The main purpose of this chapter is to thoroughly review all the techniques aimed at reducing network power consumption and at improving node availability. As stated before, ad-hoc wireless networks have some peculiar characteristics that make them structurally different from infrastructure wireless networks. This, in turn, entails the development of new energy management techniques. However, the problem of energy efficiency cannot be isolated to a single protocol layer or hardware component. Power efficiency is the result of an optimization effort that involves several parts of a system. For this reason, we will discuss power optimization techniques aimed at improving the energy efficiency of the first three levels of the TCP stack (namely, network, medium access control, and physical level) in a top-down fashion.

First we will focus on medium-access and power-aware and routing techniques in single and multi-hop networks. These techniques rely on topology control to reduce interference and energy consumption. Low power consumption is achieved as well by reducing broadcast and multicast, and by increasing routes lifetimes to delay as much as possible the high energy-consumption route discovery process. On the other hand, if only few nodes are used to forward traffic to all the other nodes, the nodes acting as relays will soon exhaust their energy reserves and will no longer be part of the network, and the network itself must undergo a new route discovery process. It is therefore necessary to carefully select the routes to maximize network lifetime. However, network lifetime is a figure of merit hard to define, since it depends largely on the application scenario.

In the sequel, we will examine all those techniques mainly targeted to WSNs and aimed at improving power efficiency through a careful MAC management and issuing problems such as frame collision, overhearing and idle listening. In fact, one key aspect of wireless networks behavior is that the overall energy consumption is dominated by the interface energy consumption in the idle state. For this reason, all the existing MAC protocols tackle the problem of high energy consumption in the idle state by selecting intervals in which the network interface can enter a low energy consumption sleep-state with minimal impact on the global network performance.

Key Terms in this Chapter

OFDM: Orthogonal frequency-division multiplexing (OFDM) is a very popular modulation scheme for wideband digital communications used in applications such as wireless networking and digital television. It is a frequency-division multiplexing (FDM) scheme in which a large number of closely-spaced orthogonal subcarriers are modulated with the transmit data using conventional modulation schemes such as QAM or PSK.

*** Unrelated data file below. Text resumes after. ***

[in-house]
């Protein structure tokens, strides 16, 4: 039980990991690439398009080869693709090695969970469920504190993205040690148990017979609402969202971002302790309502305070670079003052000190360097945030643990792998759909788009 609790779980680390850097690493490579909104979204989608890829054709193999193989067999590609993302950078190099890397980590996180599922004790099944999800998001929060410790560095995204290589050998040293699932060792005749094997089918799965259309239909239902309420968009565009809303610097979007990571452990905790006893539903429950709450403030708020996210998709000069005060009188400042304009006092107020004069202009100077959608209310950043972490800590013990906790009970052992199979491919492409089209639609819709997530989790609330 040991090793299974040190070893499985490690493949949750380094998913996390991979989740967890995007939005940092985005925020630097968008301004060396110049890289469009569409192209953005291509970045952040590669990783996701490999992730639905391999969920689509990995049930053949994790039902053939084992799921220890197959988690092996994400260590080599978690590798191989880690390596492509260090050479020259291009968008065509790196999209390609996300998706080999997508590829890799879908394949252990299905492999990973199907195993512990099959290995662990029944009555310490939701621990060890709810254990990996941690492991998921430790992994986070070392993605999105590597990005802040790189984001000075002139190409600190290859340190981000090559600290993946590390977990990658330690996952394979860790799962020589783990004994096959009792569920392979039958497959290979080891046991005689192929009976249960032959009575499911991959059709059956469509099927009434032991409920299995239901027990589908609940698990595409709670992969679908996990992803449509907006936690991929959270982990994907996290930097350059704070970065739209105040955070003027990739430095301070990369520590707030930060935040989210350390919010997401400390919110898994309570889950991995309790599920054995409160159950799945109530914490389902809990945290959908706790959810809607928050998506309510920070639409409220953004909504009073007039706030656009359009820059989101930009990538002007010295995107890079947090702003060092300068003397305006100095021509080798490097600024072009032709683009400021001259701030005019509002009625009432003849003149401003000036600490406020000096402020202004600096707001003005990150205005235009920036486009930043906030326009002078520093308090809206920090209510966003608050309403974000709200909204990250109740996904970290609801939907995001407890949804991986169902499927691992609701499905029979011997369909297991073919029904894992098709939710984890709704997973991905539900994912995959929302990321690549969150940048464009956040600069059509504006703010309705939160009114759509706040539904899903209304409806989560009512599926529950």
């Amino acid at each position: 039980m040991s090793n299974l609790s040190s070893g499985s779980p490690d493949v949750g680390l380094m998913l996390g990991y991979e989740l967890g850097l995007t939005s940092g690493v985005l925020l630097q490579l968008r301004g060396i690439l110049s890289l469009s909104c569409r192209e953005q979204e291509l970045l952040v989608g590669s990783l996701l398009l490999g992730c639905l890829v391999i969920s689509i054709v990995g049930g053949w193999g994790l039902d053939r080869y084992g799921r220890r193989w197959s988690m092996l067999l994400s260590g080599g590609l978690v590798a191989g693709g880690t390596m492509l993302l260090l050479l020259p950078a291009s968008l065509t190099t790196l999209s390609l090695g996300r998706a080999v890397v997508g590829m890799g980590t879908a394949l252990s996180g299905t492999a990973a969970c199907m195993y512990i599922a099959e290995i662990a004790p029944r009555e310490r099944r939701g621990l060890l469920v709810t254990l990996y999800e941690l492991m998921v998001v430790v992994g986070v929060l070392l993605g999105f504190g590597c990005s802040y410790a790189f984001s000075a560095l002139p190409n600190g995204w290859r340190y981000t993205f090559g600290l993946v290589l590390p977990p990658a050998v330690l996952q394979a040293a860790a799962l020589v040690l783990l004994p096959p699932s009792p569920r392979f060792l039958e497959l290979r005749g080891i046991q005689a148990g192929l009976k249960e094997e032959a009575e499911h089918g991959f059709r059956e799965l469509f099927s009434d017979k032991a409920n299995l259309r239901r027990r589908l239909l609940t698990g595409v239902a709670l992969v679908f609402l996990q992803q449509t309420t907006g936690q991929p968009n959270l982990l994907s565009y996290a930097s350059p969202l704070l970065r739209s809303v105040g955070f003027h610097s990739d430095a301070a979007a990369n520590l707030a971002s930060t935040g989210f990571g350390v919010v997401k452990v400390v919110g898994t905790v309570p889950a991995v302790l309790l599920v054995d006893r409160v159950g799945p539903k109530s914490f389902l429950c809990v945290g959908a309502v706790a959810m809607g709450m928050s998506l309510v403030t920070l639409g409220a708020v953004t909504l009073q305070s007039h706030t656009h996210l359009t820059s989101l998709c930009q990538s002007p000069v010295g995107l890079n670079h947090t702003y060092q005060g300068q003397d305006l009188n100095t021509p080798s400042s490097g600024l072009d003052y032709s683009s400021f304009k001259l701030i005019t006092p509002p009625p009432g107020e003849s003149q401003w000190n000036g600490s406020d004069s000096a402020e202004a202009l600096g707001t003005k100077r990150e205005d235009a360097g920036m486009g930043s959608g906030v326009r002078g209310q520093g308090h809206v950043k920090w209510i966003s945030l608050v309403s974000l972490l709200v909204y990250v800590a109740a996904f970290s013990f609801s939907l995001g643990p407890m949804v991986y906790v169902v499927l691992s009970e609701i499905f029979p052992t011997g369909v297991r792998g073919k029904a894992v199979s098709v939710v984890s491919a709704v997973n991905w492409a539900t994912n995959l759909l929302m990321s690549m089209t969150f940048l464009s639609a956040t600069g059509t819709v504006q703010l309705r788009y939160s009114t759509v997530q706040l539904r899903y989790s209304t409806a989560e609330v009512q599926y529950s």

Wireless Body Area Network: A Wireless Body Area Network, (WBAN) consists of a set of compact wireless sensors, either wearable or implanted into the human body. Sensors monitor vital body parameters and movements and transmit data from the body to a home base station, from where the data is forwarded to a hospital or clinic in real-time for further processing.

Wireless Sensor Network: A wireless sensor network (WSN) is a wireless network consisting of spatially distributed autonomous sensor nodes that cooperate to carry-out monitoring task in the deployment area and to transmit the gathered data to a base station through a wireless link.

ZigBee: ZigBee is the name of a suite of high level communication protocols targeted to cheap, low-power, and long battery lifetime Wireless Personal Area Networks (WPANs) and relying on digital radios based on the IEEE 802.15.4 standard. The technology is intended to be simpler and cheaper than other WPANs, such as Bluetooth.

Wireless Ad Hoc Network: A wireless ad hoc network is a decentralized wireless network in which the network itself emerges from the collective effort of all the nodes. Consequently, each node acts also as a router and must be aware of network topology and connectivity. Due to the mobile nature of the network nodes, the determination of which nodes forward data is made dynamically based on the network connectivity.

MIMO: Multiple-input and multiple-output, (MIMO) is a kind of smart antenna technology that uses multiple antennas both at the receive and the transmit side, it offers significant increases in data throughput and link range without additional bandwidth or transmit power.

Wireless Personal Area Network: A wireless personal area network (WPAN) is a network that allows the communication among devices close to one person (typically in the range between few meters and few tenths of meters). Such kind of network may rely on technologies such as Ultra-Wideband (UWB), Bluetooth, or ZigBee.